99.9999999999999999999% of pop music has no lasting influence. Grunge basically died with Kurt Cobain. Gangster rap has steadily been losing chart presence since the mid 90s. Britpop as said earlier, was just a rehash of earlier music as was the neuvo punk revival, grindcore, and deathmetal.
The one “instrument” that will continue to have a presence in new and innovative ways is the turntable. It has already begun in “New Metal.” While it is not a significant genre really it has begun utilizing the instrument that rap innovated. As it is, heavy metal and rap have been fusing significantly in the past 5 years or so. If one traces it back, it probably started with the Red Hot Chili Peppers (even though they aren’t exactly heavy metal) with the singer crossing bits of rap and singing within a given line.
Dave Matthews sounds, looks, and makes videos almost exactly like Peter Gabriel. If I didn’t know that he was a thousand years younger I would have thought they were the same person. It doesn’t say anything about the music but it isn’t particularly innovative.
Pop country is currently rock music with a singer who sings with an accent. It will remain popular but that is because it typically sounds exactly like all the other rock songs out there. If you can imagine the singer not singing with a strong accent it would be virtually indestinguishable from rock music with a similar line up. Also, it is dying out as well. I believe that NYC doesn’t have a country music station anymore.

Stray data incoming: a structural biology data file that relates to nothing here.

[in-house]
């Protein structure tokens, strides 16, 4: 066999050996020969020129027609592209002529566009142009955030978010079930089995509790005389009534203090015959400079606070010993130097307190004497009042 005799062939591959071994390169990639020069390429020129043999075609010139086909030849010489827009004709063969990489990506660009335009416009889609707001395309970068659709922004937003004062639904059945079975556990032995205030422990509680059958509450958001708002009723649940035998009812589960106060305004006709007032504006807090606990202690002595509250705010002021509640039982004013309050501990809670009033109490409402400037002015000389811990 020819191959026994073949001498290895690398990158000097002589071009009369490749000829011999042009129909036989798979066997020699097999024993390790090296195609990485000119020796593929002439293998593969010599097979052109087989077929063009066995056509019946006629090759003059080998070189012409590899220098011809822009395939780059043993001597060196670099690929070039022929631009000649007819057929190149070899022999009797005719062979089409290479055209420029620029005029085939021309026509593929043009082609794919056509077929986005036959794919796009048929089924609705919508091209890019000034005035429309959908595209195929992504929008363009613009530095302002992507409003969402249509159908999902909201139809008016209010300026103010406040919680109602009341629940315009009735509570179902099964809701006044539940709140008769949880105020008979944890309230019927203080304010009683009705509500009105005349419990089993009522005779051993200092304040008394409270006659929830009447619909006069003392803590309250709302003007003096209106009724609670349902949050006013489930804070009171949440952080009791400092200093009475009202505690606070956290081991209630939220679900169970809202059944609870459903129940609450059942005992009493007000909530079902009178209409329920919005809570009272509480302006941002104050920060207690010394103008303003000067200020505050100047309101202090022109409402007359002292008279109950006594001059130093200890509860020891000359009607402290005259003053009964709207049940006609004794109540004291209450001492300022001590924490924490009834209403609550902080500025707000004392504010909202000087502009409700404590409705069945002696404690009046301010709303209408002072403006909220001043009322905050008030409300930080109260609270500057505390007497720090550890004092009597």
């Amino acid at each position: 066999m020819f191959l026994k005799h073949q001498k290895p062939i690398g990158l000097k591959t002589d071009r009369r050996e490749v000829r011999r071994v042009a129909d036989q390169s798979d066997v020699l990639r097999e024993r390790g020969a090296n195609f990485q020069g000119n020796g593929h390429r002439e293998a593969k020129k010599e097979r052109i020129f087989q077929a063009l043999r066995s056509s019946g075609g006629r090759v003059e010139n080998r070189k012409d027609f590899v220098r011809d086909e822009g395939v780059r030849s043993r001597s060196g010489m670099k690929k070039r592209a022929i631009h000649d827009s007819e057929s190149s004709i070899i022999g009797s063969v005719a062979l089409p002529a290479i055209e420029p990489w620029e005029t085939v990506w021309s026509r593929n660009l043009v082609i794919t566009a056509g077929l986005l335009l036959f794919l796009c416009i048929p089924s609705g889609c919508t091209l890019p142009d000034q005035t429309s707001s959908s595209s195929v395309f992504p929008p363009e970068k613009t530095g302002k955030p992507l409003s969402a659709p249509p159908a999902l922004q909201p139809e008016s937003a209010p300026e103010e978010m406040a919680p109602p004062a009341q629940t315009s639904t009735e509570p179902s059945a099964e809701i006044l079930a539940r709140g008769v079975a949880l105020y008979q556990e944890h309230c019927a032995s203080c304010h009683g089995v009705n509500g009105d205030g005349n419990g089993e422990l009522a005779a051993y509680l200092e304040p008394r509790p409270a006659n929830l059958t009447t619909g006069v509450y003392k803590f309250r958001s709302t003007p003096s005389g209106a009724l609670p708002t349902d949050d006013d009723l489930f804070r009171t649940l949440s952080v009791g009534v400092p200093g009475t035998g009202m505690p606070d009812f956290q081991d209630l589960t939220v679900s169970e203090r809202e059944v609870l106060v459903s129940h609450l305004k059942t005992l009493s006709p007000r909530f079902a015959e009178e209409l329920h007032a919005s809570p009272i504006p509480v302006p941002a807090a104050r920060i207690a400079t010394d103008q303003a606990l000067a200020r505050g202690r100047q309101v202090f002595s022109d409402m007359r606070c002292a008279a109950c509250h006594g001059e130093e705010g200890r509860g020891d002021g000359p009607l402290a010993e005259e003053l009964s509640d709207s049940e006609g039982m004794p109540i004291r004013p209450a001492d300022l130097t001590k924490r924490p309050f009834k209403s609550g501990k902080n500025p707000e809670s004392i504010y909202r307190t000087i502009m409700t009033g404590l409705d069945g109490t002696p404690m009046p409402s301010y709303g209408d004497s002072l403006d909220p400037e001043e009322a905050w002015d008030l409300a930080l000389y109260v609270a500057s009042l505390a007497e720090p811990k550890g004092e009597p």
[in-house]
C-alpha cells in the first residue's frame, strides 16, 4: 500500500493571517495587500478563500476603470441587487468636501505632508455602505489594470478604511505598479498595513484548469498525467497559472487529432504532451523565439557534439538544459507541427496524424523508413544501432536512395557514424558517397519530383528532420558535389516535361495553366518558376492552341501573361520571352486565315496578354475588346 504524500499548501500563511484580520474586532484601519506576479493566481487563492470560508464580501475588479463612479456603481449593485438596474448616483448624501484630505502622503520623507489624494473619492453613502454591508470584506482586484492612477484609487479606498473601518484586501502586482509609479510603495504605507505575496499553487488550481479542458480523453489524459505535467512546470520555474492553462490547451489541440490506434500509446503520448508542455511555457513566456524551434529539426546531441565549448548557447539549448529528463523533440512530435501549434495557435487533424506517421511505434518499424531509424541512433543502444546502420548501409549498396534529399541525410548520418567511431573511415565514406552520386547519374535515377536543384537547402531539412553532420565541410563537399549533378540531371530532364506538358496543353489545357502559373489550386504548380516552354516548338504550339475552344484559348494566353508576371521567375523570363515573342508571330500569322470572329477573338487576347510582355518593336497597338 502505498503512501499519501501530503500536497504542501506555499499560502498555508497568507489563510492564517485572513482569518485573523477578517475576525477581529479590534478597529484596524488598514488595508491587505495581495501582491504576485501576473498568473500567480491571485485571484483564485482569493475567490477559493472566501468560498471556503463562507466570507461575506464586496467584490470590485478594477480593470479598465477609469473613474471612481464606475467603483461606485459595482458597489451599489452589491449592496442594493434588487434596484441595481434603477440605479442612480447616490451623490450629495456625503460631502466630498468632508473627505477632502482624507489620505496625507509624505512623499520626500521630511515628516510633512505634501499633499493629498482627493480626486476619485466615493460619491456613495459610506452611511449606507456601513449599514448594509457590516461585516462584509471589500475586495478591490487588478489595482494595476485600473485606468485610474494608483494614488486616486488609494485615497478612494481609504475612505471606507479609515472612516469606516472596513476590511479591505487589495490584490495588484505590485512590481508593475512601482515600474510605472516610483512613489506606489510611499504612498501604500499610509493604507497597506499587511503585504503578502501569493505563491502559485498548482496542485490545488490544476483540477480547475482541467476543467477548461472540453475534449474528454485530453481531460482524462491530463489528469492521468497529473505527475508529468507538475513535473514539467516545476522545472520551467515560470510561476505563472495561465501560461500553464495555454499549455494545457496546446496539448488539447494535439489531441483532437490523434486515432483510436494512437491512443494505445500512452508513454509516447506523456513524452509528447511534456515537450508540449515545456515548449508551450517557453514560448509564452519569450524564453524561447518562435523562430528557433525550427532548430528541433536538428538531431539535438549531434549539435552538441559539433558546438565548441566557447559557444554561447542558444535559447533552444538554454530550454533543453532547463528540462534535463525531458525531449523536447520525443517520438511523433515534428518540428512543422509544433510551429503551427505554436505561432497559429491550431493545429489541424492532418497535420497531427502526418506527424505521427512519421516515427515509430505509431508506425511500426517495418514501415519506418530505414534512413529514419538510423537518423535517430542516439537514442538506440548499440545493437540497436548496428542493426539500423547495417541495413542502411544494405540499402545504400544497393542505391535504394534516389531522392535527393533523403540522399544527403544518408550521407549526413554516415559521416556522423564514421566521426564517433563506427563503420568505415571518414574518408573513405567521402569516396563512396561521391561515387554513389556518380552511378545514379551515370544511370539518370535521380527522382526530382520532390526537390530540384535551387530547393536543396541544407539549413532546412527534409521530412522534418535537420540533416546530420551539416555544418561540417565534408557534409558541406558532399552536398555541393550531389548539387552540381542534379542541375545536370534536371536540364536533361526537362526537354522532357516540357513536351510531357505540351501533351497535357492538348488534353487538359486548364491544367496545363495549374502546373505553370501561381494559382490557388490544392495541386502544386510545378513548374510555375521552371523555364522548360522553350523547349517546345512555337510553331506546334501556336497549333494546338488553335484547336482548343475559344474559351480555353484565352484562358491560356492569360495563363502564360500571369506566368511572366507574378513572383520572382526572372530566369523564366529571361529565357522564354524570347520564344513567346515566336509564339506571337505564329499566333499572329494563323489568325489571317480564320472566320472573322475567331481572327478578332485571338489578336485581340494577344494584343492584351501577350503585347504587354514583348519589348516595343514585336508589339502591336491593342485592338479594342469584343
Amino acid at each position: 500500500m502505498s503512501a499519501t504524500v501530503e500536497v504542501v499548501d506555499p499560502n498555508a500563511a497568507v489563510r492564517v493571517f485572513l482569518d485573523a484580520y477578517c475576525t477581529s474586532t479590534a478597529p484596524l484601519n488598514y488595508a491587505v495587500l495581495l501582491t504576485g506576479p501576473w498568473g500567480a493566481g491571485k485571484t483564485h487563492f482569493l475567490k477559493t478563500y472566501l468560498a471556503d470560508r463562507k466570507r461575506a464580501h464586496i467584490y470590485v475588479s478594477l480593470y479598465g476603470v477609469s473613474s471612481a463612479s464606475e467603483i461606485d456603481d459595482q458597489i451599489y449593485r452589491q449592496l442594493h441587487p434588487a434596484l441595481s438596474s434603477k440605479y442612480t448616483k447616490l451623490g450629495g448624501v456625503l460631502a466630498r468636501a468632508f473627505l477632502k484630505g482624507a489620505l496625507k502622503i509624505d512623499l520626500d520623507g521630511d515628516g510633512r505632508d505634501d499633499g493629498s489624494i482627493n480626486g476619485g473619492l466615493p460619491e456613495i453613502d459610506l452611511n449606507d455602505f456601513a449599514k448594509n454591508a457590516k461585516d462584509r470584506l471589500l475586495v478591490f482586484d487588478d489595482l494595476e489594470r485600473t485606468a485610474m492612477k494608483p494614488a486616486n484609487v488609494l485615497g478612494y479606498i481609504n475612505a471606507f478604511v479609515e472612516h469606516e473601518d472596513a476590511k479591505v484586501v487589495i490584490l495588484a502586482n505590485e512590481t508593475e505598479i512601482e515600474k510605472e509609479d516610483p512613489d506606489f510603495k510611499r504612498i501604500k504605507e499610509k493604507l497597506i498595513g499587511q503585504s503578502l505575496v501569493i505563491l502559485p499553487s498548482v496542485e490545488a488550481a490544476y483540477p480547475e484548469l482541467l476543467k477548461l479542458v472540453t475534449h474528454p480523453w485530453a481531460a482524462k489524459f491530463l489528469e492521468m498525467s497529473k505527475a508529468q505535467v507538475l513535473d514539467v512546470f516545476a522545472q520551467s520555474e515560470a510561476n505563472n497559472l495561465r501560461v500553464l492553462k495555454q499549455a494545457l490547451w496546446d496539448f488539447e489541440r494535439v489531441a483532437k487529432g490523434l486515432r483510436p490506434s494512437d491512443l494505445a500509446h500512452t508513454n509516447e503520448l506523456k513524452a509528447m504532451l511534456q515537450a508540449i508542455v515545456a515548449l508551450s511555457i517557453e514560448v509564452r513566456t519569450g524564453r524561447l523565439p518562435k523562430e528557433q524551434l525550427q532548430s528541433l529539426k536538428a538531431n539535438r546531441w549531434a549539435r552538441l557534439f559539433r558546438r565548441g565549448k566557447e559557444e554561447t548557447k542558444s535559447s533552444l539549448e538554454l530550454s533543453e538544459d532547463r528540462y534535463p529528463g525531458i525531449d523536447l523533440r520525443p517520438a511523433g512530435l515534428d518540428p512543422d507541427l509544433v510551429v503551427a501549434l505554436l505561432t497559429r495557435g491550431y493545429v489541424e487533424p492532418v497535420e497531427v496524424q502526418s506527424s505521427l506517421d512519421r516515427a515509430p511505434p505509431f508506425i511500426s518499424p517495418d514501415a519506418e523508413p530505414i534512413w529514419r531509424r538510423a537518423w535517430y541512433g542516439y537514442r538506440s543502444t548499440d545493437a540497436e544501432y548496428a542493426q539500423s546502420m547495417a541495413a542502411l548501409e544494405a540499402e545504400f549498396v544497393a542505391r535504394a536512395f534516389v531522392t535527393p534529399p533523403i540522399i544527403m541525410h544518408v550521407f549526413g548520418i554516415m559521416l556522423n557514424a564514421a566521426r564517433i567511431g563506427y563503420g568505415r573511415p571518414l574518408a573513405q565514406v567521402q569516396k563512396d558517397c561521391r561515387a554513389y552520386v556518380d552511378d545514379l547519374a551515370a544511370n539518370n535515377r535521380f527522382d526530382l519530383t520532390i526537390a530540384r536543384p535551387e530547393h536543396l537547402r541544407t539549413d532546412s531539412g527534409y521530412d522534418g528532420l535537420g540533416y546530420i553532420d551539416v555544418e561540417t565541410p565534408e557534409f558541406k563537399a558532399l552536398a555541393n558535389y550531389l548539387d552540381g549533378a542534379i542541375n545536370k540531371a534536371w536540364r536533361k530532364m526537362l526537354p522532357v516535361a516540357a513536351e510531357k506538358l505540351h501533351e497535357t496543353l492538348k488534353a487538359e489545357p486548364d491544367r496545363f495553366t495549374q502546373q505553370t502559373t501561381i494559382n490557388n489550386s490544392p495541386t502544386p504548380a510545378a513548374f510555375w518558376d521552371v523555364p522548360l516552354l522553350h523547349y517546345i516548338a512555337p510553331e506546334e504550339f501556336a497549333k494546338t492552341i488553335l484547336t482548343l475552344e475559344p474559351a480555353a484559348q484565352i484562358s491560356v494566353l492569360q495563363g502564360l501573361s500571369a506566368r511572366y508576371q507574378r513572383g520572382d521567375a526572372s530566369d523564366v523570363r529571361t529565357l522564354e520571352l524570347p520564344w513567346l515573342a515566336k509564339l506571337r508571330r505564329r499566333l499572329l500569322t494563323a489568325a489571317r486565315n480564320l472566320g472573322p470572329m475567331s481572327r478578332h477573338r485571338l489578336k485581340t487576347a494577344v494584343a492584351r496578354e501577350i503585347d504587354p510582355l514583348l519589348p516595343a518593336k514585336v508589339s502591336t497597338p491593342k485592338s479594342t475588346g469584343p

When I think of the 90’s I think of the plethora of new age bands and singers like Yanni and Enya. They aren’t particularly good or interesting but they had a huge surge in popularity in the 90s. Alas, listening to the music now makes it seem very old and dated other than a few songs.
For pop music to survive past a few decades it will have to transcend the commercialism and start being viewed as art. We all know that Brittney, N’Sync, and all of those bands are simply in it for the money so there is no way to sell out. But what most people don’t realize that is also where 99.99999999% of the bands out there are in the music business for. There are smatterings of true art here and there and fortunately that is what will survive.
Bands like the Beatles (while not technically great) and Simon and Garfunkel produced songs that have made it into the folk consciousness that speak to large audiences while remaining individual. They have transcended the commercial aspects and became art and thus will survive. People will study their music, personal lives, successes and failures for a while.
The only bands that I can think of that will have an impact anywhere near those initial two are The Rolling Stones (I am not a fan but know talent when I see it) and U2 (I am not sure if their later music will make the cut). There are many other bands I like but they don’t sound fresh when listening to a decade later. For what it is worth, if you listen to music and it sounds extremely dated it won’t likely make the cut at all and will not have much of a lasting impact. Individual musical styles will live on but the bands that created it will likely die a quick, merciful death.